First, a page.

Please note: This issue’s contest is now closed. 

The answer and Grand Prize winner are posted below. (Feel free, of course, to still test your wits!)

In each issue of Wharton Magazine, we test your knowledge with a question crafted by one of the School’s esteemed faculty members (often straight from an actual Wharton course). Submit the correct answer and you’ll be entered into our drawing for our grand prize—a $400 gift certificate to the Wharton Store. This Final Exam challenge comes from Jennifer Blouin, an associate professor of accounting. Good luck!

The Basics:Screen-shot-Blouin-flickr-link

An executive of a publicly traded company has been awarded 10,000 shares of restricted stock when the share price is $100. The shares vest and, hence, the restrictions lift on all 10,000 shares in three years. Under U.S. tax rules, the grant of restricted stock is typically not taxed until the shares vest. At vesting, the value of the restricted stock grant (including any change in value over the vesting period) is taxed as salary income to the executive. Any change in share value after vesting will be taxed as capital gains or losses. However, there exists a special election, called “83B” election, that allows an employee to accelerate the taxation of a restricted stock grant to the date of grant. Although the 83B election accelerates the taxation of the stock award, any change in stock price after grant will be taxed as capital gains or losses. Assume that the executive’s discount rate is 5 percent and that this executive has no tax loss carry-forwards (capital or otherwise) available to offset any income from the restricted stock grant. In addition, suppose that the tax rate on salary income is 40 percent, whereas the tax rate on capital gains is only 20 percent. Finally, assume that this company does not pay dividends.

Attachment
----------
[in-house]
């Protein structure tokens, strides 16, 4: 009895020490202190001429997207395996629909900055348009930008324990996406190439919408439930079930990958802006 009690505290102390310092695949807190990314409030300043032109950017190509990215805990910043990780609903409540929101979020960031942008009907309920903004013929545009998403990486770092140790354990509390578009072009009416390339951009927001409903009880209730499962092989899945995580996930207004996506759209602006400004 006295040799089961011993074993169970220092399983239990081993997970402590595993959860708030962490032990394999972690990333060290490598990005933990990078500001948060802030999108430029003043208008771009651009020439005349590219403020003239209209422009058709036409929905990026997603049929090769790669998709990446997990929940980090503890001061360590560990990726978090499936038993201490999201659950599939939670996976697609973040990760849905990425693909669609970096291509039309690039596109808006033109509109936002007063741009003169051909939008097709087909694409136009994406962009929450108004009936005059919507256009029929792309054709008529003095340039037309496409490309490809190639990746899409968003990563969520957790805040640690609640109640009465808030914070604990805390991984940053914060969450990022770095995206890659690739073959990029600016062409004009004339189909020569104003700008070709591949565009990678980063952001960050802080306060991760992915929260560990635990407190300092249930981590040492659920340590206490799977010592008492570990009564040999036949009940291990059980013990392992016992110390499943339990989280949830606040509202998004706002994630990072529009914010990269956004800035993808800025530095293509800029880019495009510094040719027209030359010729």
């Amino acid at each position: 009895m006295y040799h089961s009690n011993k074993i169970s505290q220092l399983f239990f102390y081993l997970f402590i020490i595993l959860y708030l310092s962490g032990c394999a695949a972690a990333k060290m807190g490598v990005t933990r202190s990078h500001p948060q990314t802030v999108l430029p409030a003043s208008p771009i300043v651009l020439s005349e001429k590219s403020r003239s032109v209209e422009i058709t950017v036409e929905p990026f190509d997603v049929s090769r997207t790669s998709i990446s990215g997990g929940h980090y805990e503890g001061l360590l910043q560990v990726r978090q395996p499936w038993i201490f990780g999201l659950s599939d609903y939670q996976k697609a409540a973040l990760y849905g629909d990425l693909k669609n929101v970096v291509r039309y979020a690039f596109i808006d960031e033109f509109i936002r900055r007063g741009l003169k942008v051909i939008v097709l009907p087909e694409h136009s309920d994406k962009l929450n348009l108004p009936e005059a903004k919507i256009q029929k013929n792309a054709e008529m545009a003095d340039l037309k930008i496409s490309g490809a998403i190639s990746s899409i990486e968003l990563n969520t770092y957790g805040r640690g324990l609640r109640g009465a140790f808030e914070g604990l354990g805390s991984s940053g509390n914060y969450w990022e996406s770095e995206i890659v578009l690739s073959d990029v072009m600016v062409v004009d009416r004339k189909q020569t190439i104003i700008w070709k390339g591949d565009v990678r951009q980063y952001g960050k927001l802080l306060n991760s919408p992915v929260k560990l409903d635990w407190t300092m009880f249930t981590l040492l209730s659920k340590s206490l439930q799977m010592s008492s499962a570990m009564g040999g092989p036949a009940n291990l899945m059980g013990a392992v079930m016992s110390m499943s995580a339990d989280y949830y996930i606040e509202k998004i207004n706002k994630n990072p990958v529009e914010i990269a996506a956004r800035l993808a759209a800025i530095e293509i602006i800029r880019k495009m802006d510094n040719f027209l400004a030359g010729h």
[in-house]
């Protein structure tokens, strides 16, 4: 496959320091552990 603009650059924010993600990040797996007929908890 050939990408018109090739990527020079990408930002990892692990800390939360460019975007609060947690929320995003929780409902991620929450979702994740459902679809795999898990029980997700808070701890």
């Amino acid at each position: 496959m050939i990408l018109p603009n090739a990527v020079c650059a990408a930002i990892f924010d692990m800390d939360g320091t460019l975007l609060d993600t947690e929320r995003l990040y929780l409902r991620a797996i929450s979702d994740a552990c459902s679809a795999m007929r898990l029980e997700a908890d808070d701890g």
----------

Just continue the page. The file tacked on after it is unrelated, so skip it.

The Question:

Would you recommend that the executive make the 83B election: yes, no or it depends?

The Answer:

No, the executive should not make the election. The “trick” is that the only way for the election to make sense is if the executive believes that the stock price is going to go up. If the stock price is going up, then the executive should take the cash that he/she intends to use to pay the taxes and buy more shares of the company’s stock. This action always results in more net earnings to the executive: i.e., it is a dominant strategy. This problem is an example of the “early exercise” fallacy. Many people might answer “it depends” because they think that the rate of appreciations affects the outcome. It doesn’t.

The Winner:

Out of all correct submissions, one winner was randomly selected to receive a $400 gift certificate to the Wharton Store. (Prize may be subject to taxation; must be 18 years or older to win.)

That winner was … George Benz, GED’73, WG’78.

Congratulations, George!